Uber and Lyft say they have permanently removed accused war criminal Yusuf Abdi Ali from their apps. The Somali ex-colonel, who drove for the rideshare apps in northern Virginia, was ordered to pay torture victim Farhan Tani Warfaa $500,000 by a jury in the state Tuesday, the Washington Post reports. Warfaa testified that in 1987, when he was 17, Somali troops commanded by Ali abducted him and tortured him for months before Ali shot him and left him for dead. The jury found Ali responsible for the torture and fined him $400,000 in compensatory damages and $100,000 in punitive damages. Warfaa, who has been pursuing Ali in the courts since 2004, said he was "very pleased" with the outcome.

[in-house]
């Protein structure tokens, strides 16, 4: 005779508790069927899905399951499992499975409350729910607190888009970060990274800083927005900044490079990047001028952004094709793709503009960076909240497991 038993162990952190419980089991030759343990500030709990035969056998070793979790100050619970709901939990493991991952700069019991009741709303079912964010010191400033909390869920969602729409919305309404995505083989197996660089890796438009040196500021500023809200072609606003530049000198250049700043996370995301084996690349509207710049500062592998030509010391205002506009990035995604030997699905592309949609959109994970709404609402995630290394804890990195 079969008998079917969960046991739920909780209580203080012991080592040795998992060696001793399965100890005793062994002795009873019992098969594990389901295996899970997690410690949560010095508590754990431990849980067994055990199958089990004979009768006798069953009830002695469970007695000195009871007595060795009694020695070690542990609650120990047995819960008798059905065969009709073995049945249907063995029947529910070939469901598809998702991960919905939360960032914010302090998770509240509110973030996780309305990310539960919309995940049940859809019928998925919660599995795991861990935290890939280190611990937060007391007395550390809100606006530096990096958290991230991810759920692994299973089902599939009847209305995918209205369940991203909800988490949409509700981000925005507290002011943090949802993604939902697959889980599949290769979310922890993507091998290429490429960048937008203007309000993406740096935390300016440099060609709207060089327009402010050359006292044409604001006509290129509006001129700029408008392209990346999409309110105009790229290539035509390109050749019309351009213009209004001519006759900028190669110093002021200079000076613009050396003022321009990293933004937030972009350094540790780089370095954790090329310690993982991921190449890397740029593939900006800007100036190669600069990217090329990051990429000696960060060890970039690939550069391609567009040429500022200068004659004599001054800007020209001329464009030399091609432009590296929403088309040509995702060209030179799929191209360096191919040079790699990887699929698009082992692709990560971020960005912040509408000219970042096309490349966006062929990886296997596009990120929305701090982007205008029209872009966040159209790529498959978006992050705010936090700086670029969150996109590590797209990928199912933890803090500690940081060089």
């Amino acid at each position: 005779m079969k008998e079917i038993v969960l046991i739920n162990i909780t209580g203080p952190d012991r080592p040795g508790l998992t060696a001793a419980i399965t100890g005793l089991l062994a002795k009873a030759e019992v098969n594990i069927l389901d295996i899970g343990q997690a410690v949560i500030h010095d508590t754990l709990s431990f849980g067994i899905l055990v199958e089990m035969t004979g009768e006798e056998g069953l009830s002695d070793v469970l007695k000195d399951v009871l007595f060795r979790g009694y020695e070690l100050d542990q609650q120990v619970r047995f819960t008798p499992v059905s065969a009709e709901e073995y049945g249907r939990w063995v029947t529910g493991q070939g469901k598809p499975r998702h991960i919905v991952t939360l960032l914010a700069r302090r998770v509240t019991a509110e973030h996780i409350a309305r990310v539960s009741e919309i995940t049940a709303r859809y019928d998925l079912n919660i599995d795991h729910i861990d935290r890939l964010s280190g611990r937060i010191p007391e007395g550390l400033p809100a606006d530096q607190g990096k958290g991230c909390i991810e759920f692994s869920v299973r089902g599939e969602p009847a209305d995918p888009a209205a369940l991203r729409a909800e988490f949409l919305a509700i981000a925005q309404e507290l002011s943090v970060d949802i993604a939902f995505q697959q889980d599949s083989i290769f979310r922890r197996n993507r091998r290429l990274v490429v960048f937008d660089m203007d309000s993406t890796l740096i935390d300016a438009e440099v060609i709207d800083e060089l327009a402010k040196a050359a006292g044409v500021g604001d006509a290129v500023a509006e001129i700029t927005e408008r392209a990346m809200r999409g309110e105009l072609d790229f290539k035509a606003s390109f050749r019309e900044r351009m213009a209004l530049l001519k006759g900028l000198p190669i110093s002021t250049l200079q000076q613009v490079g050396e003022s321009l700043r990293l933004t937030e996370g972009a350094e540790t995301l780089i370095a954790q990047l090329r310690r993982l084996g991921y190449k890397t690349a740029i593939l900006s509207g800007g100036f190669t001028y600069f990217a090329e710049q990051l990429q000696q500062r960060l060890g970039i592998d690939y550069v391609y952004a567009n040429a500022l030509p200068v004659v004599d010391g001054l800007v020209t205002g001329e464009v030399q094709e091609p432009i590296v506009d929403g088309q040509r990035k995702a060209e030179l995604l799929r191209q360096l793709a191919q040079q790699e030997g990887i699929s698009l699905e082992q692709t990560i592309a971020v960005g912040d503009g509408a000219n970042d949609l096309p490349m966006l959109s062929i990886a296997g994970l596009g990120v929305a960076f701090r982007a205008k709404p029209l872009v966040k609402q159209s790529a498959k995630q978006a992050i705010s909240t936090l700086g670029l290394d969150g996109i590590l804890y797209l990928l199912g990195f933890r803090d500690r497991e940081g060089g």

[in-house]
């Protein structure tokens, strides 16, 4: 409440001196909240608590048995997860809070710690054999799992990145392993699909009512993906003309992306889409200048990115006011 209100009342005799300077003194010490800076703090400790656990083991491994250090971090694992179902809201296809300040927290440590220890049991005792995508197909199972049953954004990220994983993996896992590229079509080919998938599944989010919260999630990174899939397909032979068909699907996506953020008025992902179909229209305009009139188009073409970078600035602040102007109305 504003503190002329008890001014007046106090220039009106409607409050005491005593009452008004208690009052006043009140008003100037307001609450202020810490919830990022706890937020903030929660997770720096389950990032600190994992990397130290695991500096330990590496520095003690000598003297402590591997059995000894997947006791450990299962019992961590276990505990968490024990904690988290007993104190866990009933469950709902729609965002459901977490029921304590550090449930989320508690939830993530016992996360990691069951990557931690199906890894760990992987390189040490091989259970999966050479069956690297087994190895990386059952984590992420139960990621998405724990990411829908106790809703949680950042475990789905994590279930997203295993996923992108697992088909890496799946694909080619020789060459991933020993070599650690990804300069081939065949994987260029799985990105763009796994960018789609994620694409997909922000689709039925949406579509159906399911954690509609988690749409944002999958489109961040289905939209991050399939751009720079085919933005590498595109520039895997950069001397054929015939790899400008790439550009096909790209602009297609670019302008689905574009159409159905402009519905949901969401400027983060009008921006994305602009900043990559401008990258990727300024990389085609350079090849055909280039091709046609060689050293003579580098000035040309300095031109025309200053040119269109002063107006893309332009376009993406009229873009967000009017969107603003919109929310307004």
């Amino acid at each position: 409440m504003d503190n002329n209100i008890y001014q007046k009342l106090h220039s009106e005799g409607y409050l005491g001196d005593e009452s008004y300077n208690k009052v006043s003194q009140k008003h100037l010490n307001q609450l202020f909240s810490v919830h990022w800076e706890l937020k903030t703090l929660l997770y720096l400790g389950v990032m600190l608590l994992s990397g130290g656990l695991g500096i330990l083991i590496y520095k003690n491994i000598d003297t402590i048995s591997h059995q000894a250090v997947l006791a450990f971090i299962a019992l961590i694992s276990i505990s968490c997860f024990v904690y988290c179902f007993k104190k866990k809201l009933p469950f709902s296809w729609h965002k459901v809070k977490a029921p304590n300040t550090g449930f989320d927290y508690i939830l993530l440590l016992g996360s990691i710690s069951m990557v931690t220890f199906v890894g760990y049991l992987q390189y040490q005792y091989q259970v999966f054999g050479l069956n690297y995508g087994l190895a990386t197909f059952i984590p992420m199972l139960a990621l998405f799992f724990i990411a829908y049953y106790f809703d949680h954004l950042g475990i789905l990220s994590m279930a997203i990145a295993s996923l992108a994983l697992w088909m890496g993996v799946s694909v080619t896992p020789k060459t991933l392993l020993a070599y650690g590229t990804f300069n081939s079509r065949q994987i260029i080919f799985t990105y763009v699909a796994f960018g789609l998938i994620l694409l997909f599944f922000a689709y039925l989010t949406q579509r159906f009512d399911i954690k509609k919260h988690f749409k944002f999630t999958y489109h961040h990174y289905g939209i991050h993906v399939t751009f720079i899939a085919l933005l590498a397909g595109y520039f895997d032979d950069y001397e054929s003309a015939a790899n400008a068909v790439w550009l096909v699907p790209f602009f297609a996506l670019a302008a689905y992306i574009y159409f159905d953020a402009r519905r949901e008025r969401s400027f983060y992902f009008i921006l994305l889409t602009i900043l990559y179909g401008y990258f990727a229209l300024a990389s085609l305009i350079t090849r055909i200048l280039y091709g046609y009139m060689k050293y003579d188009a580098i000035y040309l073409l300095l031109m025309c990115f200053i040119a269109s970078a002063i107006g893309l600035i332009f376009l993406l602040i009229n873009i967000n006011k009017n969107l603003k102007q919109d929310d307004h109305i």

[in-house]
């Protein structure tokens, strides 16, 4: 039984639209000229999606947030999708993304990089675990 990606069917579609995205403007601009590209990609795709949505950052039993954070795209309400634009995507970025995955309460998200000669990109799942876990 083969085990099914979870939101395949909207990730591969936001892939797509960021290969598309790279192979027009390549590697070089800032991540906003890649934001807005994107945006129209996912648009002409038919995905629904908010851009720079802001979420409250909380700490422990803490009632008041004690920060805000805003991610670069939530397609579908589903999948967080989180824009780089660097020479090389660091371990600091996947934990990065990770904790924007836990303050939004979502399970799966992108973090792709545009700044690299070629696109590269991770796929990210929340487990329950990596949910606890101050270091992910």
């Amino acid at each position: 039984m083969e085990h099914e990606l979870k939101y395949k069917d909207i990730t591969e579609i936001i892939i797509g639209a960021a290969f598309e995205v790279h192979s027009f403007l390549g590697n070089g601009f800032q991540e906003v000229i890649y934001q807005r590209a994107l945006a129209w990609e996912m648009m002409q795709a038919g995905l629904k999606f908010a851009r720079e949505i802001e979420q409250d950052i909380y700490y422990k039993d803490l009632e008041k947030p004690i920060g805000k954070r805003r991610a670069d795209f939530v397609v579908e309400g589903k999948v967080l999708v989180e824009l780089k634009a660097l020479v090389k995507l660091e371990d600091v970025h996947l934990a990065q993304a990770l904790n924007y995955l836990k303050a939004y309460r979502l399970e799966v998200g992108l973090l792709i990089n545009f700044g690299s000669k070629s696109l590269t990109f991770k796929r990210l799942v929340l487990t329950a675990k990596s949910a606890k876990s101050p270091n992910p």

Ali, who served under dictator Mohamed Siad Barre, was deported from Canada after a 1992 documentary revealed that he was suspected of torturing and killing hundreds of people, the BBC reports. He was also deported from the US, but returned on a spousal visa in 1996 and worked as a security guard at Dulles International Airport before becoming an Uber driver around 18 months ago. Ali—who had a 4.89 rating at Uber—told undercover CNN reporters last month that passing the background check was easy. A spokesperson for Checkr, which carries out background checks for Uber and Lyft, says that "under federal law, consumer reporting agencies that process background checks rely on criminal records that have been filed in a court of law rather than unverified sources like Google search results." (Read more Somalia stories.)